Photo credit: Ian Britton, via Freefoto.

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I’ve blogged before about Bart Ehrman, a New Testament scholar, whose original education had been in a fundamentalist Bible college, followed by post-graduate work under the famous Bruce Metzger at Princeton Theological Seminary. His religious and theological credentials, therefore, are considerable.

Nevertheless, he is today an agnostic. Merely by being an agnostic, Ehrman arouses the ire of fundamentalist Christians. Despite this he’s published a number of books elucidating how and why Biblical literalism is flawed, and continues to do so.

At any rate, CNN recently profiled him on its Web site. In a time when religiosity has permeated the media — to an often-disturbing degree — this profile is a refreshing sight:

Former fundamentalist ‘debunks’ Bible

Just so you know, Bart Ehrman says he’s not the anti-Christ.

He says he’s not trying to destroy your faith. He’s not trying to bash the Bible. And, though his mother no longer talks to him about religion, Ehrman says some of his best friends are Christian. …

In Ehrman’s latest book, “Jesus, Interrupted,” he concludes:

Doctrines such as the divinity of Jesus and heaven and hell are not based on anything Jesus or his earlier followers said.

At least 19 of the 27 books in the New Testament are forgeries.

Believing the Bible is infallible is not a condition for being a Christian.

“Christianity has never been about the Bible being the inerrant word of God,” Ehrman says. “Christianity is about the belief in Christ.”

As I blogged before, this is the crux of Ehrman’s message. If I may quibble with the title of CNN’s article, it is not true that Ehrman “debunks the Bible.” Rather, he debunks “Biblical literalism” or the idea that the Bible is Christianity and vice-versa.

I find Christian fundamentalists’ objections to his work amusing:

Some scholarly critics say Ehrman is saying nothing new.

Bishop William H. Willimon, an author and United Methodist Church bishop based in Alabama, says he doesn’t like the “breathless tone” of Ehrman’s work.

“He keeps presenting this stuff as if this is wonderful new knowledge that has been kept from you backward lay people and this is the stuff your preachers don’t have the guts to tell, and I have,” Willimon says. “There’s a touch of arrogance in it.”

It is true that much of what Ehrman has to say is not really all that new. The problems inherent in Bible texts and in their transmission and translation have been known for at least a couple of centuries — at least, to scholars and textual critics, if not to rank-&-file Christians.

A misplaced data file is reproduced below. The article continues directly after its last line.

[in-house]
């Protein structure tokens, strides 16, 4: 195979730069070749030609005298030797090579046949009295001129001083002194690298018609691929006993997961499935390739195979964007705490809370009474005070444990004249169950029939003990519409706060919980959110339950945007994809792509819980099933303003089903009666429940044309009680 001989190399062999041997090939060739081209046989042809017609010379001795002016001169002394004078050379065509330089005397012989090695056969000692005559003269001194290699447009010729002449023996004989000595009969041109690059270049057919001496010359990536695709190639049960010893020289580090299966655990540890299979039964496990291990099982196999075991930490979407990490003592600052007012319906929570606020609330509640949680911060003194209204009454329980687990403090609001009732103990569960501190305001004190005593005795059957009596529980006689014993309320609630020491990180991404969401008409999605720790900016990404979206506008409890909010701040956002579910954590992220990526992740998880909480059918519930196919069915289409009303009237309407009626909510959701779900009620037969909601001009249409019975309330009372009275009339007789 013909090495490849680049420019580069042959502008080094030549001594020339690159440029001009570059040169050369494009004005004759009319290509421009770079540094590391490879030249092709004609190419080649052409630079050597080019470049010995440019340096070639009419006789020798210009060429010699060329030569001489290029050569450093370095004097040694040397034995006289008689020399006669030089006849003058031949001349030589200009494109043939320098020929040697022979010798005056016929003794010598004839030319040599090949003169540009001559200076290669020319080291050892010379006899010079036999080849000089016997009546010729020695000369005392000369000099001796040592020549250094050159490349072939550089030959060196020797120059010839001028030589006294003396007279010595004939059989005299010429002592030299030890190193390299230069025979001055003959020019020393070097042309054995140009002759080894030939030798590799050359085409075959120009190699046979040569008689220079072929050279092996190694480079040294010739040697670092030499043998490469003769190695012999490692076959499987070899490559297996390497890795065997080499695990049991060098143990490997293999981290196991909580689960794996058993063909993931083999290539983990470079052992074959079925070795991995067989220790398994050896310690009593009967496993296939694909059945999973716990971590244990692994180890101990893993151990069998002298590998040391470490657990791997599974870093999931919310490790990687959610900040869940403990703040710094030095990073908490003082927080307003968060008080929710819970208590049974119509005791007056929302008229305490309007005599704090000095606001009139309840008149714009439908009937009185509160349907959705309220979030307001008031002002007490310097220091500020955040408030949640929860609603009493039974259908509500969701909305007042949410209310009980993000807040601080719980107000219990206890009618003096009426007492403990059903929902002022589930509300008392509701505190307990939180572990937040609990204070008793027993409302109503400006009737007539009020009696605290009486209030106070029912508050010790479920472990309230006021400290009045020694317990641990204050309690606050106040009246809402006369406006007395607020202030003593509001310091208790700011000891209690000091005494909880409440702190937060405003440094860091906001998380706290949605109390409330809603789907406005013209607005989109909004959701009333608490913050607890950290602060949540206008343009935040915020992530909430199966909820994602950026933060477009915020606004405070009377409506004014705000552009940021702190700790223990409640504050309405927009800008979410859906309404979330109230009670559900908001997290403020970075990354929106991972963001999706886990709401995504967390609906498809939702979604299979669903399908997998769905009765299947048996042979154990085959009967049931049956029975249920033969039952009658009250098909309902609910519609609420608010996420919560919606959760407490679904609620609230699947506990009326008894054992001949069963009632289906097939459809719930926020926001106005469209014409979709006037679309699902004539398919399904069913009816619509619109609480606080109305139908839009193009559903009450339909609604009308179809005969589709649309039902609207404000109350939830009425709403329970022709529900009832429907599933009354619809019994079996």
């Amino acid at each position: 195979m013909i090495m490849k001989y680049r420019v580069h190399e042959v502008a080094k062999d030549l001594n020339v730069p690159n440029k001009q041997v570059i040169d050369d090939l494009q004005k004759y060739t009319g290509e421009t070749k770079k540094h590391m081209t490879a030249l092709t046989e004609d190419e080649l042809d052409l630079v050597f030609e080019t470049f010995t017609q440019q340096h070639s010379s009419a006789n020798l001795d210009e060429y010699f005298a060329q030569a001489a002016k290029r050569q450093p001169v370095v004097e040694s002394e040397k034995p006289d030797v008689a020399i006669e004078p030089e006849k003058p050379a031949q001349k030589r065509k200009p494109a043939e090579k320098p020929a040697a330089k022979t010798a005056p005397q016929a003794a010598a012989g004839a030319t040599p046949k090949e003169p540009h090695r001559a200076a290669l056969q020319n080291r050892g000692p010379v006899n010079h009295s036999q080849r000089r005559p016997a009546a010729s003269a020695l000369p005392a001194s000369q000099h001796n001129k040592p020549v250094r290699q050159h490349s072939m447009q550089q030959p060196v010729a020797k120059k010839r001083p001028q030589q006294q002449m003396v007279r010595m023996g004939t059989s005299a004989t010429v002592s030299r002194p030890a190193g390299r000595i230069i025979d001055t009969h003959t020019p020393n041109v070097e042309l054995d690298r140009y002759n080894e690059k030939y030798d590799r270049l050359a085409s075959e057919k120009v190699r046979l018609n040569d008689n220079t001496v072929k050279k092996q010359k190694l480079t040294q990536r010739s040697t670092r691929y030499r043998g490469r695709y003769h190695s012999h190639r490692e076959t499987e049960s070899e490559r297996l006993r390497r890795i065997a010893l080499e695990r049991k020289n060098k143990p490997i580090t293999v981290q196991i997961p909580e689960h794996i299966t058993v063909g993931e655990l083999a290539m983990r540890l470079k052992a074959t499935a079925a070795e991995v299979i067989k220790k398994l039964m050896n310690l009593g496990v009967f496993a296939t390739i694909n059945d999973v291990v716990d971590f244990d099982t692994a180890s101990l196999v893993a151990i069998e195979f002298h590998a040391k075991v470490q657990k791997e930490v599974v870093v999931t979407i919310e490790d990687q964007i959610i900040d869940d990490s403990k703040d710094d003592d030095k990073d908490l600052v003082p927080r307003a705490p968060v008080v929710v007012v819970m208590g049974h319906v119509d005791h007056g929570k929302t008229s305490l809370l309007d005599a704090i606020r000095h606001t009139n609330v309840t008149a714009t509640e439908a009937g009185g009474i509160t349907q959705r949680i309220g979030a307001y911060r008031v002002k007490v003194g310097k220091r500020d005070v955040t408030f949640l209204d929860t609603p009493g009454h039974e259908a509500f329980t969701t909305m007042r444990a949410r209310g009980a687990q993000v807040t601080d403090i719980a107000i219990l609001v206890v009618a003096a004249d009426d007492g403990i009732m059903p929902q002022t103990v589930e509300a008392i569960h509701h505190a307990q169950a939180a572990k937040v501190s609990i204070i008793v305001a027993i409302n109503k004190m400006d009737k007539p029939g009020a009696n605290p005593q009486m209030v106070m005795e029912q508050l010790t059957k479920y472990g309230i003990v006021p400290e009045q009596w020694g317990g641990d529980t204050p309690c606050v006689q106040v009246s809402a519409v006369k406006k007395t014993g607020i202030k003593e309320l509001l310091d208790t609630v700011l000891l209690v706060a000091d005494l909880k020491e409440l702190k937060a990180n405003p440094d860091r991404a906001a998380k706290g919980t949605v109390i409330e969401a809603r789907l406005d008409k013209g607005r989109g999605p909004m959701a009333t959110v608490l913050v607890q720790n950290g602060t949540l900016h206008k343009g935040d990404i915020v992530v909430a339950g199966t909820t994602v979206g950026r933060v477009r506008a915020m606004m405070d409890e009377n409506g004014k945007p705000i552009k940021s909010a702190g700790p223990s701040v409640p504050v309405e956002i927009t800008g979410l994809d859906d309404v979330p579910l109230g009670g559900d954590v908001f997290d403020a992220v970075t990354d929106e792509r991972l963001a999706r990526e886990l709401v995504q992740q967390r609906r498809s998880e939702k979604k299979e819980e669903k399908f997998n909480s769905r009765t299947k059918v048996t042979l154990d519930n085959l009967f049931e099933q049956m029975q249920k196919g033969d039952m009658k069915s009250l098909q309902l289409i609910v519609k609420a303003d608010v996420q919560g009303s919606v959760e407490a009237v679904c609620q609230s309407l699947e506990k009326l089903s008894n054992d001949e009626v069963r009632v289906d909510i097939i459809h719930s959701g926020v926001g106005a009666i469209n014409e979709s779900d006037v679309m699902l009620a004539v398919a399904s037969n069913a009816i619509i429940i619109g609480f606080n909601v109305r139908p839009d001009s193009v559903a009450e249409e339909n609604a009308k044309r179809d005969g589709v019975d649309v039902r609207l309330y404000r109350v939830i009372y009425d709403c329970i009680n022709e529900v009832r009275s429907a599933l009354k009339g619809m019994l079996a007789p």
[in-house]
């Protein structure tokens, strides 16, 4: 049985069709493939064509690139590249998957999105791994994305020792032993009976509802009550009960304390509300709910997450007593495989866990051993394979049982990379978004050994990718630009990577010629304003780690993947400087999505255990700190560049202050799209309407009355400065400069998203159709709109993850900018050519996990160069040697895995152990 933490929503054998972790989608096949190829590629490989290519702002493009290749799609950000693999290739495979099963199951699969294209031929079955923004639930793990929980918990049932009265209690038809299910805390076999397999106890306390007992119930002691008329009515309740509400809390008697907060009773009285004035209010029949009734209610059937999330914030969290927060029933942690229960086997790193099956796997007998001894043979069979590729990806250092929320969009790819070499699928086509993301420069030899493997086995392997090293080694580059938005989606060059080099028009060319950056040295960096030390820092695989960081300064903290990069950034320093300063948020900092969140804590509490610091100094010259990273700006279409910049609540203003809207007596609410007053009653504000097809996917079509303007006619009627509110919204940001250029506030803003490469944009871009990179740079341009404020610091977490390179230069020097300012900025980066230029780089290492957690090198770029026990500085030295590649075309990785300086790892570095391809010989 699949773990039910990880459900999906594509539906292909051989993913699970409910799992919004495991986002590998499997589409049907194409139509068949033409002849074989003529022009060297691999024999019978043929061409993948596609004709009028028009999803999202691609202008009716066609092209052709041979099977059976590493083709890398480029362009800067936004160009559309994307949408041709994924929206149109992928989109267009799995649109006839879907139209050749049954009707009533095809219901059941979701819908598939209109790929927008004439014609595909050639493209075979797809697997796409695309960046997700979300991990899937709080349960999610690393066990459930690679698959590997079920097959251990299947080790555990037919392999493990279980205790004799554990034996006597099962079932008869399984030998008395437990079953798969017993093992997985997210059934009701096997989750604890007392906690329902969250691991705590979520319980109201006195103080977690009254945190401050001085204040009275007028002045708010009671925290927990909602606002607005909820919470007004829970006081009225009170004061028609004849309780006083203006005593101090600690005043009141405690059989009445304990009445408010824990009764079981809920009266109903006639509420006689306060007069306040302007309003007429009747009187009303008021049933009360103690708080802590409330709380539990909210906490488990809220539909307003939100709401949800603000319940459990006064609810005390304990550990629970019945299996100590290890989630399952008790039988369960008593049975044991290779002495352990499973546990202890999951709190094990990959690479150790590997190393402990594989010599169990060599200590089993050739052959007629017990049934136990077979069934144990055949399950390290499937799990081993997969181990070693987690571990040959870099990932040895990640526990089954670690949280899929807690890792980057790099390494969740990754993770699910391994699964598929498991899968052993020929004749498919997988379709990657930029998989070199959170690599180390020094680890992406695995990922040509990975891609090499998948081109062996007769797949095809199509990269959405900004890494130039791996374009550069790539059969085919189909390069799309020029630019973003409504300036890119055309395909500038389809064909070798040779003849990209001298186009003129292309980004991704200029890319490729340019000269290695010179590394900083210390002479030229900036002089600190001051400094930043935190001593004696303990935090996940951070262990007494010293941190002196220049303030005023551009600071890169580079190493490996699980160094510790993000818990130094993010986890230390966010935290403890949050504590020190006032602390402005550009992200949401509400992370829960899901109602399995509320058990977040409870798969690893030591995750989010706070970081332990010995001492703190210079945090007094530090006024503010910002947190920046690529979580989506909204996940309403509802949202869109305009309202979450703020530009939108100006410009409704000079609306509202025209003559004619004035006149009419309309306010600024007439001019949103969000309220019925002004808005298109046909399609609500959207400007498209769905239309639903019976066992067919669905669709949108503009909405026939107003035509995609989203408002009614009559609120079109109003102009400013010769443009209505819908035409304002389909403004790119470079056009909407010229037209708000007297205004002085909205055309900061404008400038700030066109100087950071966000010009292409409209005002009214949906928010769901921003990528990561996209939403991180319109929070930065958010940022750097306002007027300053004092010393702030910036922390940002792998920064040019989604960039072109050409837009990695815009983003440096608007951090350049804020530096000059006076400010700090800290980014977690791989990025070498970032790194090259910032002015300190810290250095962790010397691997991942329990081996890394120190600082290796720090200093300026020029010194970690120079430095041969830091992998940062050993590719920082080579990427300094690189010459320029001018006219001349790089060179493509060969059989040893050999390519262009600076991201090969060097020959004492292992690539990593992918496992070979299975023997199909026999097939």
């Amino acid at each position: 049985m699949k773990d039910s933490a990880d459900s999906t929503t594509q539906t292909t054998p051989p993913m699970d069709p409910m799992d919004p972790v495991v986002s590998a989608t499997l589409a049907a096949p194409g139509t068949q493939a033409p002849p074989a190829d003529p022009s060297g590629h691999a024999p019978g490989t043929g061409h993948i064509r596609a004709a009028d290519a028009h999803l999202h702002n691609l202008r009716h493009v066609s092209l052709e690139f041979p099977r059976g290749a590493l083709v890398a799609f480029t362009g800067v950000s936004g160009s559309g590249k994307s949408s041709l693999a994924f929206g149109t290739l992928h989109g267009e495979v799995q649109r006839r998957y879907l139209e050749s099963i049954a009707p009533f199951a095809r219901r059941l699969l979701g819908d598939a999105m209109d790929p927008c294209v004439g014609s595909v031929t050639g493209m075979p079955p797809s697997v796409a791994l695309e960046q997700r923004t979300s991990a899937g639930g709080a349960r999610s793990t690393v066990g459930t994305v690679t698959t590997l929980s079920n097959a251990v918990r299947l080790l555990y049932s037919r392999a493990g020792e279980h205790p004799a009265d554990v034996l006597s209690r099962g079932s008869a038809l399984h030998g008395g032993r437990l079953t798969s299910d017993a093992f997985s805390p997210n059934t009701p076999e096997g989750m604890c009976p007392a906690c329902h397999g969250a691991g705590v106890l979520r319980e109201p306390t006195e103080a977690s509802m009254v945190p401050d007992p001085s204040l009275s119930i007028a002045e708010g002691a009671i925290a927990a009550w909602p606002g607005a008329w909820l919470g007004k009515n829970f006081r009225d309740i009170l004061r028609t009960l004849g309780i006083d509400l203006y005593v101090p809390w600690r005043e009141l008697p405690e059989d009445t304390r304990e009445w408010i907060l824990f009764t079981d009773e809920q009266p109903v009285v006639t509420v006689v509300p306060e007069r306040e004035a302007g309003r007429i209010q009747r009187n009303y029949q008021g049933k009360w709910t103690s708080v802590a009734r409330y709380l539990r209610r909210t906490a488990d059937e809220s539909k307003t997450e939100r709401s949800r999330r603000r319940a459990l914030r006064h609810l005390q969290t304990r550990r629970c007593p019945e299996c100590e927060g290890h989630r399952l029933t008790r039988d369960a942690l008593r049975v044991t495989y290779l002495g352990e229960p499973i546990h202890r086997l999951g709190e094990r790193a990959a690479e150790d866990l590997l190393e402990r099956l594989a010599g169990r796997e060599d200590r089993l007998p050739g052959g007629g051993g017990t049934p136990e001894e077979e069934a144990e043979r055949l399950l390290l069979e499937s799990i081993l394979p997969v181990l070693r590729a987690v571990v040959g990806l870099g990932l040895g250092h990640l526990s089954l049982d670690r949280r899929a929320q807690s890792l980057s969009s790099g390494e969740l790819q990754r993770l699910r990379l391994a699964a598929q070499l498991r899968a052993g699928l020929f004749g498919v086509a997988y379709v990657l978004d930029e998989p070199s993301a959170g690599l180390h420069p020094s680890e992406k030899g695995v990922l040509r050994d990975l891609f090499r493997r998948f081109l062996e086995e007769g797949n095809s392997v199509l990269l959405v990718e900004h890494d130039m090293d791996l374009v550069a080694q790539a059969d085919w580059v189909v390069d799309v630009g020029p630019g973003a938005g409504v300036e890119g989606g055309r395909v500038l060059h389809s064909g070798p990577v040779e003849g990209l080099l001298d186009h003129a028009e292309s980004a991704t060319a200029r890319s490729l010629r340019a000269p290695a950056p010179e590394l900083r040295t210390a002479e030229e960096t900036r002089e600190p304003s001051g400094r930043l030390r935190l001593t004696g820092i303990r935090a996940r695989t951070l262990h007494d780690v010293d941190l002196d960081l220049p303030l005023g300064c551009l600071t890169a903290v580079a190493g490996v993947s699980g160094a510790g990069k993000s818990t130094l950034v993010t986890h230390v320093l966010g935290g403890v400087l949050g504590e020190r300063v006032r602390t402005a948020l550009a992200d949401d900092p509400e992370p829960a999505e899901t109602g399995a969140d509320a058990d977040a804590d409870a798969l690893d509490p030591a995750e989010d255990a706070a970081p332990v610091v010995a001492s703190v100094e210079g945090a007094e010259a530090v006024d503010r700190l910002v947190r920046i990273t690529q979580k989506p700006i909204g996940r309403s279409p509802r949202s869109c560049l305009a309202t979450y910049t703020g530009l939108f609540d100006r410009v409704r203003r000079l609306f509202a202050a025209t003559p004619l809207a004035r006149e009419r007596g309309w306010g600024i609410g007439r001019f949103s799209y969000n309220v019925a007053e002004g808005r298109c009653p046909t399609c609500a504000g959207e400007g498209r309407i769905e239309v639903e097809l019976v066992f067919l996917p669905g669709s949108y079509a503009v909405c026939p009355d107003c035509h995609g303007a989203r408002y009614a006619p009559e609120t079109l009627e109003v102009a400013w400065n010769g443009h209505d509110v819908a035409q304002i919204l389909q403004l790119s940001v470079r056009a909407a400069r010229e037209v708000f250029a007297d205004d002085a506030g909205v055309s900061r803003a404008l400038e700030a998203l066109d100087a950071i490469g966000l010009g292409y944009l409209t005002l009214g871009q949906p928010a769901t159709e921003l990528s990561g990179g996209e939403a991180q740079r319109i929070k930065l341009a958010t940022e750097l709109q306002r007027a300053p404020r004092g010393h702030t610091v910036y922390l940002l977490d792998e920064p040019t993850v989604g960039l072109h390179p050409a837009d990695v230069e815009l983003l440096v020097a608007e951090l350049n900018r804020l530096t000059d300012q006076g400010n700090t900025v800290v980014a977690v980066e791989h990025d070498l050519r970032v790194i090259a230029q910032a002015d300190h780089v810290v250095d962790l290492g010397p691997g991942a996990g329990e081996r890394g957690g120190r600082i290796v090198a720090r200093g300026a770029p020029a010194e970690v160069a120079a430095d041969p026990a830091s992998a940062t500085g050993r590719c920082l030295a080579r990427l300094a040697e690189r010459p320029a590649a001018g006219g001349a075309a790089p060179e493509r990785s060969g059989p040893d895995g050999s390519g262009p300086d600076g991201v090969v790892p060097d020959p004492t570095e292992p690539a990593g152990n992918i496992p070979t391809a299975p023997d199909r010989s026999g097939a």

But that hardly invalidates anything he says, as his critics seem to think. Ehrman has a knack for explaining things well, even to this amateur textual critic. Moreover, if the worst they can say of him is that he’s “arrogant” and that they dislike his “tone,” those also do not make him wrong. (And if I might point it out … fundamentalists themselves are extremely arrogant and have a condescending tone … they claim to know “the Truth” and are more than willing to pound it into people, as if they’re entitled to do so. If that’s not “arrogance,” I don’t know what is!)

CNN is to be congratulated for this profile, which is sure to offend Christians of the Biblical-literalist sort, which is just fine by me … they deserve to be offended!

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There’s a type of Christianity known as “Protestant fundamentalism” which by its nature focuses heavily on the Bible as such. It attempts to discern as much from the Bible as there is to be had, and also attempts to make its practices and beliefs fit with it as much as possible.

One can, of course, argue they don’t do a good job of this … e.g. these people believe in the Trinity, even if that word is found nowhere in the pages of the Bible, and if there are verses refuting it in addition to those that support it. And many of my blog postings describe ways in which they fall short of the content of the teachings recorded in the Bible, so I tend to agree, they have not actually accomplished the goal they set out to achieve.

Occasionally I’ve referred to them as “Bible-worshippers,” because in truth, it’s not God (or Jesus or any other specific form of God) they worship. Their allegiance to a strict and literal interpretation of the Bible is so fervent and so strong, that it can only be seen as a form of “worship” in and of itself.